# TABLE_VORONOI Voronoi Diagram Data

TABLE_VORONOI is a MATLAB program which reads in a dataset describing a 2D pointset, and prints out information defining the Voronoi diagram of the pointset.

TABLE_VORONOI is based on the GEOMPACK library of Barry Joe, which computes the Delaunay triangulation. The main work that TABLE_VORONOI does is to analyze that Delaunay information and work out the location of the Voronoi vertices, and their specific arrangement around each of the original data nodes.

TABLE_VORONOI is a work in progress; the output is currently simply printed, which is not very useful except for toy problems; printed output is of very little use for big problems. To handle big, interesting problems, I have to think about how to store this information in a useful and accessible data structure.

Moreover, I haven't thought enough about how to deal with the inevitable "infinite" Voronoi cells.

The program begins with the pointset, of which a typical element is a point G. Each G generates a Voronoi polygon (or semi-infinite region, which we will persist in calling a polygon). A typical vertex of the polygon is called V. For the semi-infinite regions, we have a vertex at infinity, but it's really not helpful to store a vertex (Inf,Inf), since we have lost information about the direction from which we reach that infinite vertex. We will have to treat these special regions with a little extra care.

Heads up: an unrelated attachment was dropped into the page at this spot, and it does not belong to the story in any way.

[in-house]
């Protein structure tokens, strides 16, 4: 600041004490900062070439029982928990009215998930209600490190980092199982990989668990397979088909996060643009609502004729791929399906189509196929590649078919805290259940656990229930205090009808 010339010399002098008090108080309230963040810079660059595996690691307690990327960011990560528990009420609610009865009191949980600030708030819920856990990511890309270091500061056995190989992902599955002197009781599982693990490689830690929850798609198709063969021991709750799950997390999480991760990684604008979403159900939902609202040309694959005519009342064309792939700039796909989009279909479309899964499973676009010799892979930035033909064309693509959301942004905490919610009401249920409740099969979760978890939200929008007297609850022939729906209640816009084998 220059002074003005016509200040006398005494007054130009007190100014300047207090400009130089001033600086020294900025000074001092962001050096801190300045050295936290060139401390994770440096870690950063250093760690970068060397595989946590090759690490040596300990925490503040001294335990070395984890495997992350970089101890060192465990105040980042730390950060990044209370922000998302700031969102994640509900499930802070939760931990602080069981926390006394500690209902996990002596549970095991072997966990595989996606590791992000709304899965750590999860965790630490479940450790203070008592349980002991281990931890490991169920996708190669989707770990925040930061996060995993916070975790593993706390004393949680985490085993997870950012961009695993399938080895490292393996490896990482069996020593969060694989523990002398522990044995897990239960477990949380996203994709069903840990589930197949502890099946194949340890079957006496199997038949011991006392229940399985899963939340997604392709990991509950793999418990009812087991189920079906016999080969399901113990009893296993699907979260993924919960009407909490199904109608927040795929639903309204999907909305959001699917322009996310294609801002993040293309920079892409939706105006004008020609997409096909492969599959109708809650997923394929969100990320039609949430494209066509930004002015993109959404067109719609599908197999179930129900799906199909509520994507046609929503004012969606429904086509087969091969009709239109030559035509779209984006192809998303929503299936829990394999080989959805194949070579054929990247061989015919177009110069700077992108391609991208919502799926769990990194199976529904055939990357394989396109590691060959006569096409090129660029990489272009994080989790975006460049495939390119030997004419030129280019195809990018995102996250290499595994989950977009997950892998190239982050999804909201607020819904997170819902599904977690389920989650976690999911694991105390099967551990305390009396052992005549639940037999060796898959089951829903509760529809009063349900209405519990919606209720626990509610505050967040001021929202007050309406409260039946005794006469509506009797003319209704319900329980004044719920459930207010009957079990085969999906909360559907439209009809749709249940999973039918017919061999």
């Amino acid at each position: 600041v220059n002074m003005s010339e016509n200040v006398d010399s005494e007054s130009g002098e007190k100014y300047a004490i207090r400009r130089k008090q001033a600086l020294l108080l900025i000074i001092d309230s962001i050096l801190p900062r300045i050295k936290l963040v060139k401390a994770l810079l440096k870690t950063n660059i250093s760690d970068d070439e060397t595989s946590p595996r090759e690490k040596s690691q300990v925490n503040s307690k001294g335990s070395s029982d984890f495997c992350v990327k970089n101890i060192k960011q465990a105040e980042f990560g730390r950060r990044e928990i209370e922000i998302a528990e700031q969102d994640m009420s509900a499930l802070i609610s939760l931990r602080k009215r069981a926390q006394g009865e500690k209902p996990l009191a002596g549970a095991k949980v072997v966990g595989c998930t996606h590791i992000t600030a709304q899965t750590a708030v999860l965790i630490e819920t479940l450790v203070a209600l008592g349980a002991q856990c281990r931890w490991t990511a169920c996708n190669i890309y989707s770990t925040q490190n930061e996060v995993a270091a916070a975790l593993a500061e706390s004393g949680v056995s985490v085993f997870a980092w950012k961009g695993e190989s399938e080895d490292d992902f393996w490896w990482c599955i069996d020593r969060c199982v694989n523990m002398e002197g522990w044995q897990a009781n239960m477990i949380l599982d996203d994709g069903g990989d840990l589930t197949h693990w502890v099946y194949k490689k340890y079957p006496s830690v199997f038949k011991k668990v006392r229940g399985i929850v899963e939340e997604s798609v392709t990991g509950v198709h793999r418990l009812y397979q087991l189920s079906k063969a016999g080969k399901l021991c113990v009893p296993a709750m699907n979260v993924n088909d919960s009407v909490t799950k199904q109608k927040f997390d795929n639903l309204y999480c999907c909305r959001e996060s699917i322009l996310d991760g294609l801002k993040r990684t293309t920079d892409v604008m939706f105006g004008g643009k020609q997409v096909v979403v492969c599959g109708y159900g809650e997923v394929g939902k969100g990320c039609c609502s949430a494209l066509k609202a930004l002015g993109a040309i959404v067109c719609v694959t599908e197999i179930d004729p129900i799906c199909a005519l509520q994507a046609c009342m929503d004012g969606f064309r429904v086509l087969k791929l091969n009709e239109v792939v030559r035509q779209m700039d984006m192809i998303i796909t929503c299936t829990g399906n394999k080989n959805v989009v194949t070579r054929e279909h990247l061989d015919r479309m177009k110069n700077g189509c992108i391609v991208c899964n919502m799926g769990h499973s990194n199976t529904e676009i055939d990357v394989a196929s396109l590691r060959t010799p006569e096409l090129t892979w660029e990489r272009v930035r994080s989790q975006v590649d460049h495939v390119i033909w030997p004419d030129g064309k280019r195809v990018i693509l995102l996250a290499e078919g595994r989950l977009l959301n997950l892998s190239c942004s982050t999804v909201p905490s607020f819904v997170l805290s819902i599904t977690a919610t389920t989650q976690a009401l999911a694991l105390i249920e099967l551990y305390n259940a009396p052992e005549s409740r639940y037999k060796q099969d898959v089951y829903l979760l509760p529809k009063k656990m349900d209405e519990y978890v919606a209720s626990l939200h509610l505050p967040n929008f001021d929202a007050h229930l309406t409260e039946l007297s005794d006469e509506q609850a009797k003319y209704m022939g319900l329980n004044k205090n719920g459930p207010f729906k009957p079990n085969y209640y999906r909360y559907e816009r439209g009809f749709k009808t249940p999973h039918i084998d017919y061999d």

We are interested in computing the following quantities:

• G_DEGREE, for generator G, the degree (number of vertices) of the Voronoi polygon;
• G_START, for generator G, the index of the first Voronoi vertex in a traversal of the sides of the Voronoi polygon;
• G_FACE, for all generators G, the sequence of Voronoi vertices in a traversal of the sides of the Voronoi polygon. A traversal of a semi-infinite polygon begins at an "infinite" vertex, lists the finite vertices, and then ends with a (different) infinite vertex. Infinite vertices are given negative indexes.
• V_NUM, the number of (finite) Voronoi vertices V;
• V_XY, for each finite Voronoi vertex V, the XY coordinates.
• I_NUM, the number of Voronoi vertices at infinity;
• I_XY, the "direction" associated with each Voronoi vertex at infinity.

So if we have to draw a semi-infinite region, we start at infinity. We then need to draw a line from infinity to vertex #2. We do so by drawing a line in the appropriate direction, stored in I_XY. Having safely reached finite vertex #2, we can connect the finite vertices, until it is time to draw another line to infinity, this time in another direction, also stored in I_XY.

### Usage:

table_voronoi ( 'file_name.xy' )
where
• 'file_name.xy' is a file containing the (x,y) coordinates of points.

### Languages:

TABLE_VORONOI is available in a C++ version and a FORTRAN90 version and a MATLAB version.

### Related Data and Programs:

GEOMPACK, a MATLAB library which supplies the routines used to compute the Voronoi information.

VORONOI_DISPLAY, a MATLAB program which computes the exact Voronoi diagram using geompack, and displays it.

VORONOI_NEIGHBORS, a MATLAB program which is given a set of points in the plane and determines the Voronoi adjacency structure, that is, which points share an edge of the Voronoi diagram.

### Reference:

1. Franz Aurenhammer,
Voronoi diagrams - a study of a fundamental geometric data structure,
ACM Computing Surveys,
Volume 23, Number 3, pages 345-405, September 1991.
2. Jacob Goodman, Joseph ORourke, editors,
Handbook of Discrete and Computational Geometry,
Second Edition,
CRC/Chapman and Hall, 2004,
ISBN: 1-58488-301-4,
LC: QA167.H36.
3. Barry Joe,
GEOMPACK - a software package for the generation of meshes using geometric algorithms,